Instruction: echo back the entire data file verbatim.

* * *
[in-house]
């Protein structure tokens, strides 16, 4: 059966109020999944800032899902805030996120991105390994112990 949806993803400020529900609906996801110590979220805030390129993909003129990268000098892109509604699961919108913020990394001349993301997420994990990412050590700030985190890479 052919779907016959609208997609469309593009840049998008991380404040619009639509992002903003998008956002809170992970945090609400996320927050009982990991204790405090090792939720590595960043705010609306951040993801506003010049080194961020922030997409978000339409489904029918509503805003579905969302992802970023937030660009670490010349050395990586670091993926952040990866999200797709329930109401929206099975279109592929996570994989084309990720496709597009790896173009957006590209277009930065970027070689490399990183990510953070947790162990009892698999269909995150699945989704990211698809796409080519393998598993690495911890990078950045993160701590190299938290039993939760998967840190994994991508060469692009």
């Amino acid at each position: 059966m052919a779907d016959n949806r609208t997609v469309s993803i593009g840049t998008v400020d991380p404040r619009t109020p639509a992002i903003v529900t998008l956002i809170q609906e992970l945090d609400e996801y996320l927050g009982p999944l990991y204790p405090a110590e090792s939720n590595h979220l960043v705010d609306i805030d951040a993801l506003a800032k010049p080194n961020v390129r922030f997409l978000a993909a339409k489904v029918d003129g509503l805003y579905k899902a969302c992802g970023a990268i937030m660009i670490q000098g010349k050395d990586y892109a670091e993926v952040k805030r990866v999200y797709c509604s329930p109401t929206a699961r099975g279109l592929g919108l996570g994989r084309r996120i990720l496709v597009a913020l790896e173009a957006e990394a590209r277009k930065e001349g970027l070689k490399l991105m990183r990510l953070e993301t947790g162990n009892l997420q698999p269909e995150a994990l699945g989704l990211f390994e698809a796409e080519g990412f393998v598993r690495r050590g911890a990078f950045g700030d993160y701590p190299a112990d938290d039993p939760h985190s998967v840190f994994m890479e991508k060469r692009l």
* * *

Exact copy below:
[in-house]
């Protein structure tokens, strides 16, 4: 059966109020999944800032899902805030996120991105390994112990 949806993803400020529900609906996801110590979220805030390129993909003129990268000098892109509604699961919108913020990394001349993301997420994990990412050590700030985190890479 052919779907016959609208997609469309593009840049998008991380404040619009639509992002903003998008956002809170992970945090609400996320927050009982990991204790405090090792939720590595960043705010609306951040993801506003010049080194961020922030997409978000339409489904029918509503805003579905969302992802970023937030660009670490010349050395990586670091993926952040990866999200797709329930109401929206099975279109592929996570994989084309990720496709597009790896173009957006590209277009930065970027070689490399990183990510953070947790162990009892698999269909995150699945989704990211698809796409080519393998598993690495911890990078950045993160701590190299938290039993939760998967840190994994991508060469692009």
């Amino acid at each position: 059966m052919a779907d016959n949806r609208t997609v469309s993803i593009g840049t998008v400020d991380p404040r619009t109020p639509a992002i903003v529900t998008l956002i809170q609906e992970l945090d609400e996801y996320l927050g009982p999944l990991y204790p405090a110590e090792s939720n590595h979220l960043v705010d609306i805030d951040a993801l506003a800032k010049p080194n961020v390129r922030f997409l978000a993909a339409k489904v029918d003129g509503l805003y579905k899902a969302c992802g970023a990268i937030m660009i670490q000098g010349k050395d990586y892109a670091e993926v952040k805030r990866v999200y797709c509604s329930p109401t929206a699961r099975g279109l592929g919108l996570g994989r084309r996120i990720l496709v597009a913020l790896e173009a957006e990394a590209r277009k930065e001349g970027l070689k490399l991105m990183r990510l953070e993301t947790g162990n009892l997420q698999p269909e995150a994990l699945g989704l990211f390994e698809a796409e080519g990412f393998v598993r690495r050590g911890a990078f950045g700030d993160y701590p190299a112990d938290d039993p939760h985190s998967v840190f994994m890479e991508k060469r692009l």